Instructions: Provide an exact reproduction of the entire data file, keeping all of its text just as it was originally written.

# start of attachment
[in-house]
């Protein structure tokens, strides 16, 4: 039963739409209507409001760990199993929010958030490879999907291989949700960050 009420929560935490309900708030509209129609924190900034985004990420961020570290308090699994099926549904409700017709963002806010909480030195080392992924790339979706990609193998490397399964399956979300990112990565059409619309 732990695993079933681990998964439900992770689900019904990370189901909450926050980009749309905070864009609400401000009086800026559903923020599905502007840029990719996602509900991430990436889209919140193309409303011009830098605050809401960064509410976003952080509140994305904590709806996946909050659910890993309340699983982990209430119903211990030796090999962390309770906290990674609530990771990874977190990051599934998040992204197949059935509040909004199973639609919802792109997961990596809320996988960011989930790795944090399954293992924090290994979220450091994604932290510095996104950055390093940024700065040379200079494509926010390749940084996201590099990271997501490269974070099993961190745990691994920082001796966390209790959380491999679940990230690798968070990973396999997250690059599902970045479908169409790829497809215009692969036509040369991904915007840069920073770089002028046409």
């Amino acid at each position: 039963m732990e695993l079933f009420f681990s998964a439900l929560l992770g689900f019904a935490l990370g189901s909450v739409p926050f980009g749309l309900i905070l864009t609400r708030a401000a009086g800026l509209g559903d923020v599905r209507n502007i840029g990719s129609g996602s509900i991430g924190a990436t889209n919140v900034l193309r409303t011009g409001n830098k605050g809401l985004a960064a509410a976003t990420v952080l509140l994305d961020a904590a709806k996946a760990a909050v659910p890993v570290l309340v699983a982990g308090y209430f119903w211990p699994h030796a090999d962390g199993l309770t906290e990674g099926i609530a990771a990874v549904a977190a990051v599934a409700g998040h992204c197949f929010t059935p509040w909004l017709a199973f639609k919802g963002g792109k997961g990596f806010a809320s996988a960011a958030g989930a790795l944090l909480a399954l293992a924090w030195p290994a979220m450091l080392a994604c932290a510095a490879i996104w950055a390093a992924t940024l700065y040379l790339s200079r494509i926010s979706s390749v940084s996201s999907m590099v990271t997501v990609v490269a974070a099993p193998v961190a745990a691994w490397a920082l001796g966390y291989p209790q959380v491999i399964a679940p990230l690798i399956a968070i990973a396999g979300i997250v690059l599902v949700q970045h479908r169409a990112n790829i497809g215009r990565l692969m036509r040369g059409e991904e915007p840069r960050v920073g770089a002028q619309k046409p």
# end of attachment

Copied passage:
[in-house]
């Protein structure tokens, strides 16, 4: 039963739409209507409001760990199993929010958030490879999907291989949700960050 009420929560935490309900708030509209129609924190900034985004990420961020570290308090699994099926549904409700017709963002806010909480030195080392992924790339979706990609193998490397399964399956979300990112990565059409619309 732990695993079933681990998964439900992770689900019904990370189901909450926050980009749309905070864009609400401000009086800026559903923020599905502007840029990719996602509900991430990436889209919140193309409303011009830098605050809401960064509410976003952080509140994305904590709806996946909050659910890993309340699983982990209430119903211990030796090999962390309770906290990674609530990771990874977190990051599934998040992204197949059935509040909004199973639609919802792109997961990596809320996988960011989930790795944090399954293992924090290994979220450091994604932290510095996104950055390093940024700065040379200079494509926010390749940084996201590099990271997501490269974070099993961190745990691994920082001796966390209790959380491999679940990230690798968070990973396999997250690059599902970045479908169409790829497809215009692969036509040369991904915007840069920073770089002028046409």
């Amino acid at each position: 039963m732990e695993l079933f009420f681990s998964a439900l929560l992770g689900f019904a935490l990370g189901s909450v739409p926050f980009g749309l309900i905070l864009t609400r708030a401000a009086g800026l509209g559903d923020v599905r209507n502007i840029g990719s129609g996602s509900i991430g924190a990436t889209n919140v900034l193309r409303t011009g409001n830098k605050g809401l985004a960064a509410a976003t990420v952080l509140l994305d961020a904590a709806k996946a760990a909050v659910p890993v570290l309340v699983a982990g308090y209430f119903w211990p699994h030796a090999d962390g199993l309770t906290e990674g099926i609530a990771a990874v549904a977190a990051v599934a409700g998040h992204c197949f929010t059935p509040w909004l017709a199973f639609k919802g963002g792109k997961g990596f806010a809320s996988a960011a958030g989930a790795l944090l909480a399954l293992a924090w030195p290994a979220m450091l080392a994604c932290a510095a490879i996104w950055a390093a992924t940024l700065y040379l790339s200079r494509i926010s979706s390749v940084s996201s999907m590099v990271t997501v990609v490269a974070a099993p193998v961190a745990a691994w490397a920082l001796g966390y291989p209790q959380v491999i399964a679940p990230l690798i399956a968070i990973a396999g979300i997250v690059l599902v949700q970045h479908r169409a990112n790829i497809g215009r990565l692969m036509r040369g059409e991904e915007p840069r960050v920073g770089a002028q619309k046409p």